Shelly from Bob's Burgers teaching hip hop to a class of mostly white people. Text reads "There's gonna be some profanity coming at you, so cover your ears if you can't handle the 'B; word." Shelly is based on Dana Rizzo.
(Fox)

White Academic Tries to Colonize and “Redefine” Trap Feminism as If Sesali Bowen Isn’t Right There

Yet another reason BHM 2022 was a dud, and we need a re-do.

While the book Bad and Boujee: Toward a Trap Feminist Theology by Dr. Jennifer Buck was published by Cascade (an imprint under Wipf and Stock Publishers) back in February 2022, it recently came under fire online as Black and brown feminists (particularly authors, academics, and theologians) began sharing the text over the last few days and wondering why a white academic felt the need to profit from and redefine trap feminism—a type of Black feminism defined by Sesali Bowen about eight years ago on Feministing.

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According to Sojourners, the circulation started around April 11, when Columbian American Christian podcaster and online creator Jo Luehmann critiqued this on her Instagram account.

The book’s introduction feels voyeuristic because Dr. Buck is limited by her experiences. Dr. Buck makes a point to acknowledge her privilege, but it falls flat almost immediately as she emphasizes how much trap and hip-hop mean to her. Half of the (complete) introduction sounds like an effort to give an excuse for how she got to this point. After all, Dr. Buck writes that one of her earliest jobs was as a hip-hop instructor in her teens, so she’s been taking up space for her whole life.

Black art canonized by white people for white people

Dr. Buck claims she wants to de-center her voice and elevate black narratives, and yet she, a white woman, wrote the book instead of at least co-authoring it with Black woman academics and writers—or better yet, helping Black feminist scholars working in theology, in tandem with Bowen, get the funding and resources to continue this work. She pushes back on the idea that she’s taking up space by pointing to her “well-paid” research team without explaining what that means. Luehmann rightfully pointed out that they may be in the acknowledgments, but do not get royalties and the clout from this book that Dr. Buck is already discussing—like speaking engagements.

In writing for ZORA Magazine, Whitney Alese pointed to the description that (partly) reads, “Such a project will redefine the ‘trap’ context from one of marginalization to one of joy and flourishing within black feminist theology.” Alese wrote, “There is family in the trap. There is thriving community in the trap. There is joy in the trap. Only outsiders who look on with judgmental eyes would think otherwise.”

Dr. Buck likely doesn’t control the description (or the now-deleted social media posts from the publishers that echo this). However, if someone reads Dr. Buck’s book and takes from it that she is defining something for the first time and has the authority to do this, that fault also partly, if not wholly, lies on Dr. Buck.

Bowen speaks out

@badfatblackgirl #greenscreen #booktok #badfatblackgirl #trapfeminist ♬ Spooky, quiet, scary atmosphere piano songs – Skittlegirl Sound

Dr. Buck published this book in 2022, but according to her CV, she’s formally written and taught aspects of what would become this novel about trap feminism since 2017. Publishing her own book back in 2021, Bowen wrote about trap feminism as early as 2014 in an article for the site Feministing. You would think with all her resources and team, Dr. Buck would’ve reached out to Bowen and heavily cited her in the book, at least.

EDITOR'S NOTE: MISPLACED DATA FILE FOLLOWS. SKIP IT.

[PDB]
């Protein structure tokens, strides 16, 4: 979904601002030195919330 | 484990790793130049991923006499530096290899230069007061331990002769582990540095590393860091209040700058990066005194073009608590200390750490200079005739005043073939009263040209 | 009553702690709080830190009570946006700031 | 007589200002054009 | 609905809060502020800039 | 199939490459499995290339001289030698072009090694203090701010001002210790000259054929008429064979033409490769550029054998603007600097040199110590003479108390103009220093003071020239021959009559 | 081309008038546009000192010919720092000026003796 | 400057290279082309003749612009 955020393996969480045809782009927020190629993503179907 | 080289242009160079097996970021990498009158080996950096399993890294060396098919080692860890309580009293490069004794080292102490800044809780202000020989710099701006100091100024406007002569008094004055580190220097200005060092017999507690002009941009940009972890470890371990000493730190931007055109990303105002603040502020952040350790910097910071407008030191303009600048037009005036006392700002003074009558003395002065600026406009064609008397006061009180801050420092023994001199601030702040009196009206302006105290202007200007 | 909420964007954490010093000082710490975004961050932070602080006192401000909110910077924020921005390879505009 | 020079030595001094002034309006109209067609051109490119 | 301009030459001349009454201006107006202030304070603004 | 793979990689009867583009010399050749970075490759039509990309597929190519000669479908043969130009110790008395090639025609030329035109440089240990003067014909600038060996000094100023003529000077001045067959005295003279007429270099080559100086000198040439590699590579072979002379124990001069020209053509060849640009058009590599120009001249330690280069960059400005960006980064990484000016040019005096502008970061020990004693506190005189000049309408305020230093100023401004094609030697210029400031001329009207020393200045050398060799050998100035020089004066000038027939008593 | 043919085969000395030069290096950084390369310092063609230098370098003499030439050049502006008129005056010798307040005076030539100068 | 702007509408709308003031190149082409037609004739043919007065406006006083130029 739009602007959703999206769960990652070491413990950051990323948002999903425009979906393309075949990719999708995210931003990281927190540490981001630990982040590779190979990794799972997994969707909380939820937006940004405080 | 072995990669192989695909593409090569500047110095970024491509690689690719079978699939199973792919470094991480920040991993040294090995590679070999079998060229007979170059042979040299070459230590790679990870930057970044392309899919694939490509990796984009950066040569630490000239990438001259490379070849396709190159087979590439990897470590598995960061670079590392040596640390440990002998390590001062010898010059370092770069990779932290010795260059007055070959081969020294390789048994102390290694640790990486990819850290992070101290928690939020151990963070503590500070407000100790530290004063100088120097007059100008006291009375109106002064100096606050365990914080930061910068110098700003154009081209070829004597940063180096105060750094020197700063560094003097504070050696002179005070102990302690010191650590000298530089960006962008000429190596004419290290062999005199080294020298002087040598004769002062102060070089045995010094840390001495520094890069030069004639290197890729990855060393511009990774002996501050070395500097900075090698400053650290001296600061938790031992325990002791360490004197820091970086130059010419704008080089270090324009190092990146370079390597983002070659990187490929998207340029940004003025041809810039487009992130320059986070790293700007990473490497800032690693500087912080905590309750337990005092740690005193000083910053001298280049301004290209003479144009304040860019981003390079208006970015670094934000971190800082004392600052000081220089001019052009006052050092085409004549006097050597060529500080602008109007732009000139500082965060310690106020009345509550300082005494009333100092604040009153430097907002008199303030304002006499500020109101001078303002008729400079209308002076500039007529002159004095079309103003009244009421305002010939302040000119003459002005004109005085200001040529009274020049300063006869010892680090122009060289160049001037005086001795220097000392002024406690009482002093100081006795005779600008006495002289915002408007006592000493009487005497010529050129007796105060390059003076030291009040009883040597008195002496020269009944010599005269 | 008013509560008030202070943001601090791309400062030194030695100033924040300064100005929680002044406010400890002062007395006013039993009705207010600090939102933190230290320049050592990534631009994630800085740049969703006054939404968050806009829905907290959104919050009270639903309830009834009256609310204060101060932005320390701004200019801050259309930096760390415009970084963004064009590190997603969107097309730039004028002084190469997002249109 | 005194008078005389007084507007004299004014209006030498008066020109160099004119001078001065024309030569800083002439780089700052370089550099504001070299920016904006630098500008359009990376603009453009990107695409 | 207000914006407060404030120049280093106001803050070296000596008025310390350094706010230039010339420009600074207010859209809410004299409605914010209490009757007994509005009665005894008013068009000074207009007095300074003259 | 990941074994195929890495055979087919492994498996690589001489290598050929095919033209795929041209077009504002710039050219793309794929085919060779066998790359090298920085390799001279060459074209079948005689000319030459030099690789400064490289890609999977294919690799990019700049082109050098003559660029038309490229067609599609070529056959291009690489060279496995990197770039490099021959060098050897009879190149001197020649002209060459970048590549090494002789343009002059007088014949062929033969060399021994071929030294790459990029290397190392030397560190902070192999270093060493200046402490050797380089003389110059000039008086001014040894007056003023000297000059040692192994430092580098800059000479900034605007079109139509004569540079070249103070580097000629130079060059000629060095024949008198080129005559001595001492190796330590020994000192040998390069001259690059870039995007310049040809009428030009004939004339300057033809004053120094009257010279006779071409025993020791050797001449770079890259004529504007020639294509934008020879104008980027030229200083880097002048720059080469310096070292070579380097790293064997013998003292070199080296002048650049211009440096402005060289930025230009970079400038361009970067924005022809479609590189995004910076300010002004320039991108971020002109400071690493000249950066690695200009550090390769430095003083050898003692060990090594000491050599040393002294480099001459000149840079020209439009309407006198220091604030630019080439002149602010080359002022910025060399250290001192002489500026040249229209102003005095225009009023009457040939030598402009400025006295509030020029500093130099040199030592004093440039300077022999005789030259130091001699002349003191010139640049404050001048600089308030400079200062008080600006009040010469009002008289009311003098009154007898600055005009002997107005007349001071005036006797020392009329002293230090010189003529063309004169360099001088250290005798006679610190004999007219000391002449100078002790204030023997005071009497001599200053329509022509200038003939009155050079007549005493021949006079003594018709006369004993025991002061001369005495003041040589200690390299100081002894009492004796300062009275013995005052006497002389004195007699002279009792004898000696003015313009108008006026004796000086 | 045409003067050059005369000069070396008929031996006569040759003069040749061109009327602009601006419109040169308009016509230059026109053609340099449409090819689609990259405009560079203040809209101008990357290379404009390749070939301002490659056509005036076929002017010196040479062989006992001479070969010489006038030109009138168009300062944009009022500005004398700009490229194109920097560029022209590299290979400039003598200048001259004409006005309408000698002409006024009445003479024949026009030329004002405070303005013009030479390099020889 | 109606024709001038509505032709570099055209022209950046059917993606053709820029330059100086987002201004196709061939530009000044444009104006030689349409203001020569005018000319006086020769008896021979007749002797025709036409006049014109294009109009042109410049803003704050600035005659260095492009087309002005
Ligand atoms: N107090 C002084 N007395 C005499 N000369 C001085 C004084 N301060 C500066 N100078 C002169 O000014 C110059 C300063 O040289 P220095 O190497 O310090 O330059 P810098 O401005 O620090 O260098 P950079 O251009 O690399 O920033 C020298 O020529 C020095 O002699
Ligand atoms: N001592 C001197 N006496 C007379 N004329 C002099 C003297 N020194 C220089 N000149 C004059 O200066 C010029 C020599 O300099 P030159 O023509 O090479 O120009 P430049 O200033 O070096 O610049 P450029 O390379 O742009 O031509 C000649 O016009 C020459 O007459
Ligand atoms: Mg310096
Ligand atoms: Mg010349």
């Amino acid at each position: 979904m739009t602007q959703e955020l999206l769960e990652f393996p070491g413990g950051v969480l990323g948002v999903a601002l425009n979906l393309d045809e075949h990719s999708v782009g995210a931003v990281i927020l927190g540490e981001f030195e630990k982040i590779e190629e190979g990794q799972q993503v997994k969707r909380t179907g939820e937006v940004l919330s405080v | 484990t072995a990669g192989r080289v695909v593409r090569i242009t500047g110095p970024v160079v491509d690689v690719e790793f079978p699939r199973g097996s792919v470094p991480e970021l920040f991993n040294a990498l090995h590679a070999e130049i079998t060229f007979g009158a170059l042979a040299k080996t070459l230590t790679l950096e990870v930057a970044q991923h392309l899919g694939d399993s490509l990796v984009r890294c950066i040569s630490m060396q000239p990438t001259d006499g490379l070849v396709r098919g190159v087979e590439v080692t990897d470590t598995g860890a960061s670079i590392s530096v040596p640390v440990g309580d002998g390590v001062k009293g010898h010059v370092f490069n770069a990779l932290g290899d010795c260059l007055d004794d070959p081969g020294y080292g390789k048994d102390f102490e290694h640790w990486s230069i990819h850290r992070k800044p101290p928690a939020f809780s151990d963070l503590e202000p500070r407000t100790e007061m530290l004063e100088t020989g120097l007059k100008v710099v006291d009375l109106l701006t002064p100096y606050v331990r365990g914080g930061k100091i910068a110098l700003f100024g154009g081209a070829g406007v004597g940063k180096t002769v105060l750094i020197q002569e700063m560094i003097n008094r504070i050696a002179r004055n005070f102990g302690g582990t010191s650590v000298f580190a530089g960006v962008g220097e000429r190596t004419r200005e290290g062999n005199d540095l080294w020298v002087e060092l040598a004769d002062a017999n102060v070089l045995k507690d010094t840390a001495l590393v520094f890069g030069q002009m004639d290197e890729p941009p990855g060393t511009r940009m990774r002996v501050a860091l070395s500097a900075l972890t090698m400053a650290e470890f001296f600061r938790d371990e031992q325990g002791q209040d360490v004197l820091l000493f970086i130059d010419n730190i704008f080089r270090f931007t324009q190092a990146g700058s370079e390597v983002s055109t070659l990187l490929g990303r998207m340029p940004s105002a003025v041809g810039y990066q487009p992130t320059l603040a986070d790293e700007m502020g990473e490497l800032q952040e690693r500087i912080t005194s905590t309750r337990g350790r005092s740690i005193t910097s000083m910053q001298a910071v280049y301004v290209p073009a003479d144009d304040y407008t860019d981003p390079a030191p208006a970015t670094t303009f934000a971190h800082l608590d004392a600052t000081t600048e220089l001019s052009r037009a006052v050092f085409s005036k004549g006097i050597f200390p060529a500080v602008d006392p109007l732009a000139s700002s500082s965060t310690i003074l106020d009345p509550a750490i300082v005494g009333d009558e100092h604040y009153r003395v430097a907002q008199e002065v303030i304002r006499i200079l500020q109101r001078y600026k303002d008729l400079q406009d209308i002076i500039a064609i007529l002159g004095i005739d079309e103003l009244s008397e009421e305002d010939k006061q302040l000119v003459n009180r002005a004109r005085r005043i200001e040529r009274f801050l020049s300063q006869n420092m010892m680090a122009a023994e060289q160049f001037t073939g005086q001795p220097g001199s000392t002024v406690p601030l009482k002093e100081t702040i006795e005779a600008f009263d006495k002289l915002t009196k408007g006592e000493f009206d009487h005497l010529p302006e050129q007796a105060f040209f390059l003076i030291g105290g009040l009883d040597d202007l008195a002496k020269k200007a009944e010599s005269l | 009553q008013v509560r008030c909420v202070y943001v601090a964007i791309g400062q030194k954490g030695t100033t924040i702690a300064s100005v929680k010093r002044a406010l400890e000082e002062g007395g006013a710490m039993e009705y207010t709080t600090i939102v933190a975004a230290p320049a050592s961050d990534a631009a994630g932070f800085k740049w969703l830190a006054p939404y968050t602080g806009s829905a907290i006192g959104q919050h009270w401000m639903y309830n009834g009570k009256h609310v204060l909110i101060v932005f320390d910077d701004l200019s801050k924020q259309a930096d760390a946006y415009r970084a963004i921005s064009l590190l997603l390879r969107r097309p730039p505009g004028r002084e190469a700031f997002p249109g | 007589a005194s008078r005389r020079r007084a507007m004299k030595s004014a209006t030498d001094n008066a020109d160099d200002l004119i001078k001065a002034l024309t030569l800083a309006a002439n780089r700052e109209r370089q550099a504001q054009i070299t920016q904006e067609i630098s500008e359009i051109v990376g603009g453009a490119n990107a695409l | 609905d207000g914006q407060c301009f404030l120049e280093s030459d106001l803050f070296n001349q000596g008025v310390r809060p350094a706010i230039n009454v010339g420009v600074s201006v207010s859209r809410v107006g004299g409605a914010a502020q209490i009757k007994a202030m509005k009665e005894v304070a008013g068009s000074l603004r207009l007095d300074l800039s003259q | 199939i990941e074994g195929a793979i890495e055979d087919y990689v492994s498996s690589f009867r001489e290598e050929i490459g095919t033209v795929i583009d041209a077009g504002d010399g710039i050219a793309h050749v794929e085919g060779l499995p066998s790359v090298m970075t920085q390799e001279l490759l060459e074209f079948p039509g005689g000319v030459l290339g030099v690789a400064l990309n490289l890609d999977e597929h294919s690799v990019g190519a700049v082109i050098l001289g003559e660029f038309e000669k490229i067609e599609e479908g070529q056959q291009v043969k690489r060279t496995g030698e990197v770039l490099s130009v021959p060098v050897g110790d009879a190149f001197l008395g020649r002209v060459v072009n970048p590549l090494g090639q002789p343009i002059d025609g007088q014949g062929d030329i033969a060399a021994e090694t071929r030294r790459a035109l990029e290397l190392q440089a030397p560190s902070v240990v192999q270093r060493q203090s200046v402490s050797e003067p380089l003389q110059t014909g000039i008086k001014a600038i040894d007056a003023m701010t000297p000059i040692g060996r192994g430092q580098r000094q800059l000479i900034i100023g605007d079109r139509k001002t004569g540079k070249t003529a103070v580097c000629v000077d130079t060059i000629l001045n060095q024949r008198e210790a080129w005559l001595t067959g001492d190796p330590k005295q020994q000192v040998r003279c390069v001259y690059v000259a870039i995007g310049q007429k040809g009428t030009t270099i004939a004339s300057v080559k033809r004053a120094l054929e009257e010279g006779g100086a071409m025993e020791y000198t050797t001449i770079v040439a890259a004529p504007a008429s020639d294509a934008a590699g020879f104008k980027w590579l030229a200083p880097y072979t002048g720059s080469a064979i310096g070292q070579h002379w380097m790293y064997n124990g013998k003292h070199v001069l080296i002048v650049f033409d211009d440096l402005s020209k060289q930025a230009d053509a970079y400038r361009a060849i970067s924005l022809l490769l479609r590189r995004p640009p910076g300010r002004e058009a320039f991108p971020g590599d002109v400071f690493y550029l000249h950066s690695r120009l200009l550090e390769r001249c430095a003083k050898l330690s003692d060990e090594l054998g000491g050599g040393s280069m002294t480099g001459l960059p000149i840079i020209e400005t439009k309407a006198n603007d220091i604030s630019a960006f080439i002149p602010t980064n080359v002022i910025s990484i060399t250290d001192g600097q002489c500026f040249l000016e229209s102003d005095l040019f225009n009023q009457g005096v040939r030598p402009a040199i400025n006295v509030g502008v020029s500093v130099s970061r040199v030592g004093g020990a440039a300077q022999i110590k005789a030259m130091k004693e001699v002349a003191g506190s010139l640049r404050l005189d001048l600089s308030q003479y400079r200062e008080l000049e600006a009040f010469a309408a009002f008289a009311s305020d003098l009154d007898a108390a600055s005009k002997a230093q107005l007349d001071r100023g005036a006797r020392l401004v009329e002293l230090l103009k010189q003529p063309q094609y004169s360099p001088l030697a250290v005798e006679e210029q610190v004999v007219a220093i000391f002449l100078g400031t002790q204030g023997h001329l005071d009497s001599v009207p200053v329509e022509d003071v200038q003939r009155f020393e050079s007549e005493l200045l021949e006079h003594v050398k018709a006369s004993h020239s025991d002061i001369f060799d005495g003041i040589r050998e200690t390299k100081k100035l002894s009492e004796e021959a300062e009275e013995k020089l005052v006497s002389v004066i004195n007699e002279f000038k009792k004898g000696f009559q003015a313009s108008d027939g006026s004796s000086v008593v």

Yeah, no.

Very online herself as a culture writer, content creator, and lover of hip-hop culture, Bowen quickly spoke out about this whole situation. When Bowen reached out to Dr. Buck to get more context, Dr. Bowen informed her Bowen was included in “a footnote.” While I couldn’t actually preview the page itself on Google Books, Bowen’s name indeed only provided a single result.

Reviews disappear, and publishers caught deleting tweets

As people found this was indeed an actual book and review-bombed it (particularly on Amazon), some accused the publisher of deleting bad reviews. However, others found that Amazon put up safeguards against reviews without proof of purchase because of the high volume of traffic in a short period. It’s unclear whether this was automatically triggered or enacted by someone requesting the protection.

Though it is still online, Wipf and Stock pulled the book from their website and today released a statement on their Twitter account. They acknowledged everything that was in their realm of control. Dr. Buck and others who made this happen (like Yale) haven’t apologized or admitted wrongdoing.

If you want to learn about trap feminism, read Sesali Bowen’s book Bad Fat Black Girl: Notes From a Trap Feminist or one of the other three easily accessible reads about Black feminism I put together here. Also, the Smart Brown Girl Book Club‘s (first) discussion about the book is available on YouTube.

Bad Fat Black Girl: Notes from a Trap Feminist by Sesali Bowen. (Image: Amistad Press.)
(Amistad Press)

(via Twitter & TikTok, image: FX)

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Author
Alyssa Shotwell
(she/her) Award-winning artist and writer with professional experience and education in graphic design, art history, and museum studies. She began her career in journalism in October 2017 when she joined her student newspaper as the Online Editor. This resident of the yeeHaw land spends most of her time drawing, reading and playing the same handful of video games—even as the playtime on Steam reaches the quadruple digits. Currently playing: Baldur's Gate 3 & Oxygen Not Included.